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J Eukaryot Microbiol. 2000 Sep-Oct;47(5):456-68.

A new class and order of myxozoans to accommodate parasites of bryozoans with ultrastructural observations on Tetracapsula bryosalmonae (PKX organism).

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  • 1Department of Biology, Imperial College of Science, Technology and Medicine, London, UK.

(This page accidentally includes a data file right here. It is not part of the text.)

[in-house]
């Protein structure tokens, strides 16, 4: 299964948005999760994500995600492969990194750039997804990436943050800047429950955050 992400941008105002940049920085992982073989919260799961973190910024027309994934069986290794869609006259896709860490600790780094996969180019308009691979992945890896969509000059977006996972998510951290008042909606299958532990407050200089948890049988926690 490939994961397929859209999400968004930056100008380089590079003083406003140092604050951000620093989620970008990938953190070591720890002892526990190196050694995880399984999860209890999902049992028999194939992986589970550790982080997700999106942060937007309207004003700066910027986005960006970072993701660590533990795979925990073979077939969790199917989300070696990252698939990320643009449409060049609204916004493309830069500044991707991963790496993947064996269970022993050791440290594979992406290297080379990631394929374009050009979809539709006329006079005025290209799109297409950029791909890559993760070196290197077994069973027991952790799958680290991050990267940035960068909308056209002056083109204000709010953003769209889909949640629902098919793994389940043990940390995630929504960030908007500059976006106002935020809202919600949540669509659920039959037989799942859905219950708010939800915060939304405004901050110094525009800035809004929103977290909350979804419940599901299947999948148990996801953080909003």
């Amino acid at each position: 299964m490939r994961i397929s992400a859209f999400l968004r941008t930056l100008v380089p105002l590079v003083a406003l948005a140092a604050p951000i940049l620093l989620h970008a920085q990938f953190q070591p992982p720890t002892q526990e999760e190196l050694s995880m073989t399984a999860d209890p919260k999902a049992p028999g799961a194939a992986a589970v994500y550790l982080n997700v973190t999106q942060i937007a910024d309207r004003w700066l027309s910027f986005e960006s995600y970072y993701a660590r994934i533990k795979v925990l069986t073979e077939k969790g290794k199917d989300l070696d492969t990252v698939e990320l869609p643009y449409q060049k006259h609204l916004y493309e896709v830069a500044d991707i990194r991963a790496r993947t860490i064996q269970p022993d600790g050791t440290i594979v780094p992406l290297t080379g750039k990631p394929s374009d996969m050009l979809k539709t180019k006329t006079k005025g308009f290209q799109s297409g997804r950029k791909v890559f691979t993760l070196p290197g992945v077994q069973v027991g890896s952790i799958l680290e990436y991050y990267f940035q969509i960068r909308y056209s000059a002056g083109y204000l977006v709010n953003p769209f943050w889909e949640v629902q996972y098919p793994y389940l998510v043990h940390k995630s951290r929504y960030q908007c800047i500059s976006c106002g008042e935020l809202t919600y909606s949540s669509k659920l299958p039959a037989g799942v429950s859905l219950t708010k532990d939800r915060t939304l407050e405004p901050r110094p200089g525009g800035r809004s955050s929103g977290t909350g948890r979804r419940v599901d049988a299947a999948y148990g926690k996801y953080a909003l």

Tetracapsula bryosalmonae, formerly PKX organism, is a myxozoan parasite that causes proliferative kidney disease in salmonid fish. Its primary hosts, in which it undergoes a sexual phase, are phylactolaemate bryozoans. It develops in the bryozoan coelomic cavity as freely floating sacs which contain two types of cells, stellate cells and sporoplasmogenic cells, which become organised as spores. Eight stellate cells differentiate as four capsulogenic cells and four valve cells which surround a single sporoplasmogenic cell. The sporoplasmogenic cell undergoes meiosis and cytoplasmic fission to produce two sporoplasms with haploid nuclei. Sporoplasms contain secondary cells. The unusual development supports previously obtained data from 18S rDNA sequences, indicating that species of Tetracapsula form a clade. It diverged early in the evolution of the Myxozoa, before the radiation that gave rise to the better known genera belonging to the two orders in the single class Myxosporea. The genus Tetracapsula as seen in bryozoans shares some of the characters unique to the myxosporean phase and others typical of the actinosporean phase of genera belonging to the class Myxosporea. However, it exhibits other features which are not found in either phase. A new class Malacosporea and order Malacovalvulida are proposed to accommodate the family Saccosporidae and genus Tetracapsula. Special features of the new class are the sac-like proliferative body, valve cells not covering the exit point of the polar filament, lack of a stopper-like structure sealing the exit, maintenance of valve cell integrity even at spore maturity, absence of hardened spore walls and unique structure of sporoplasmosomes in the sporoplasms.

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